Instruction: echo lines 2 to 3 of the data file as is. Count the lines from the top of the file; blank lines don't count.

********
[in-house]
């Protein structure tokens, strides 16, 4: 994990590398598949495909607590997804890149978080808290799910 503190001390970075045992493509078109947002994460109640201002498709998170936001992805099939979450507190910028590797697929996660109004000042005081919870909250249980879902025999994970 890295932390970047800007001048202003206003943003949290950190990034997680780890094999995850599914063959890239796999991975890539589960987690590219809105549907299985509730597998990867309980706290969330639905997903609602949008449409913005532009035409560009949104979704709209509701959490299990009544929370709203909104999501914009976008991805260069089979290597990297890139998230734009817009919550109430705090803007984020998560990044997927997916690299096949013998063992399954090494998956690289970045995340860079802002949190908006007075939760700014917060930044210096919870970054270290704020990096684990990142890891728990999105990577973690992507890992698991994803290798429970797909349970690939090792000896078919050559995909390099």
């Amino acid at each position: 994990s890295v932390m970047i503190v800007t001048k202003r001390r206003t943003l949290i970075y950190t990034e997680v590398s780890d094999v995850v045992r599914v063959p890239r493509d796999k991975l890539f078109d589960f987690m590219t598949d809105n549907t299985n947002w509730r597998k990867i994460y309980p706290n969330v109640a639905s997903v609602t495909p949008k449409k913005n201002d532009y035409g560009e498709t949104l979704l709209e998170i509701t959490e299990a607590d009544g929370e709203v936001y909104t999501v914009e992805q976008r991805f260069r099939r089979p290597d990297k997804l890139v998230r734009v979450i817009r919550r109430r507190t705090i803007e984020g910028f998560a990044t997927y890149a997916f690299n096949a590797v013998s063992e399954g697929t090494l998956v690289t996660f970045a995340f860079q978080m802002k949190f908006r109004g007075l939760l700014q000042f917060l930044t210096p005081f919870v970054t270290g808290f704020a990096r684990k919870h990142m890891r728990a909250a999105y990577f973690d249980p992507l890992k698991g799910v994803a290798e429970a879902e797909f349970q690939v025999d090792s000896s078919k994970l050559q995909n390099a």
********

């Protein structure tokens, strides 16, 4: 994990590398598949495909607590997804890149978080808290799910 503190001390970075045992493509078109947002994460109640201002498709998170936001992805099939979450507190910028590797697929996660109004000042005081919870909250249980879902025999994970 890295932390970047800007001048202003206003943003949290950190990034997680780890094999995850599914063959890239796999991975890539589960987690590219809105549907299985509730597998990867309980706290969330639905997903609602949008449409913005532009035409560009949104979704709209509701959490299990009544929370709203909104999501914009976008991805260069089979290597990297890139998230734009817009919550109430705090803007984020998560990044997927997916690299096949013998063992399954090494998956690289970045995340860079802002949190908006007075939760700014917060930044210096919870970054270290704020990096684990990142890891728990999105990577973690992507890992698991994803290798429970797909349970690939090792000896078919050559995909390099």
């Amino acid at each position: 994990s890295v932390m970047i503190v800007t001048k202003r001390r206003t943003l949290i970075y950190t990034e997680v590398s780890d094999v995850v045992r599914v063959p890239r493509d796999k991975l890539f078109d589960f987690m590219t598949d809105n549907t299985n947002w509730r597998k990867i994460y309980p706290n969330v109640a639905s997903v609602t495909p949008k449409k913005n201002d532009y035409g560009e498709t949104l979704l709209e998170i509701t959490e299990a607590d009544g929370e709203v936001y909104t999501v914009e992805q976008r991805f260069r099939r089979p290597d990297k997804l890139v998230r734009v979450i817009r919550r109430r507190t705090i803007e984020g910028f998560a990044t997927y890149a997916f690299n096949a590797v013998s063992e399954g697929t090494l998956v690289t996660f970045a995340f860079q978080m802002k949190f908006r109004g007075l939760l700014q000042f917060l930044t210096p005081f919870v970054t270290g808290f704020a990096r684990k919870h990142m890891r728990a909250a999105y990577f973690d249980p992507l890992k698991g799910v994803a290798e429970a879902e797909f349970q690939v025999d090792s000896s078919k994970l050559q995909n390099a």